Conscious thought is for facilitating social and cultural interactions: How mental simulations serve the animal-culture interface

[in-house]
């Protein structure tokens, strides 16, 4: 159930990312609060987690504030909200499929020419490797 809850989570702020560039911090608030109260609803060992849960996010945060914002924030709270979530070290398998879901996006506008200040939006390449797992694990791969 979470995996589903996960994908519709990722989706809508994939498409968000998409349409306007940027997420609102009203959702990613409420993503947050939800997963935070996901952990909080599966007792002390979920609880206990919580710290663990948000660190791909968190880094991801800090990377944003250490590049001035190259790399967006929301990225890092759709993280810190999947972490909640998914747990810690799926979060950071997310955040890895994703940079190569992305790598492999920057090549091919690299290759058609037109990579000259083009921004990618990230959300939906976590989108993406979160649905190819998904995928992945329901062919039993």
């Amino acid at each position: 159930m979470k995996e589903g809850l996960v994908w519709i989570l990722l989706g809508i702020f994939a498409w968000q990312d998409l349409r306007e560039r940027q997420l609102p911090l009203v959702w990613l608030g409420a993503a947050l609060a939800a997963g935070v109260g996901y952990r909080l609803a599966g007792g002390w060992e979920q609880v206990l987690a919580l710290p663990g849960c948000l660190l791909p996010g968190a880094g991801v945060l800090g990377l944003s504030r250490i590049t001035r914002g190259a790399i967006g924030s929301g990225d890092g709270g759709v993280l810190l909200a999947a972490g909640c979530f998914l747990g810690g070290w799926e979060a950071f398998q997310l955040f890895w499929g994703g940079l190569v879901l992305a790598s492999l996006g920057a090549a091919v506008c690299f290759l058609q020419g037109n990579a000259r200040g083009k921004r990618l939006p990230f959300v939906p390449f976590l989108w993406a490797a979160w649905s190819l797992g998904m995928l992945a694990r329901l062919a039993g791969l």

Five empirically based critiques have undermined the standard assumption that conscious thought is primarily for input (obtaining information from the natural environment) or output (the direct control of action). Instead, we propose that conscious thought is for internal processing, to facilitate downstream interaction with the social and cultural environment. Human consciousness enables the construction of meaningful, sequential thought, as in sentences and narratives, logical reasoning, counting and quantification, causal understanding, narratives, and the simulation of events (including nonpresent ones). Conscious thought sequences resemble short films that the brain makes for itself, thereby enabling different parts of brain and mind to share information. The production of conscious thoughts is closely linked to the production of speech because the human mind evolved to facilitate social communication and information sharing, as culture became humankind's biological strategy. The influence of conscious thought on behavior can be vitally helpful but is mostly indirect. Conscious simulation processes are useful for understanding the perspectives of social interaction partners, for exploring options in complex decisions, for replaying past events (both literally and counterfactually) so as to learn, and for facilitating participation in culture in other ways.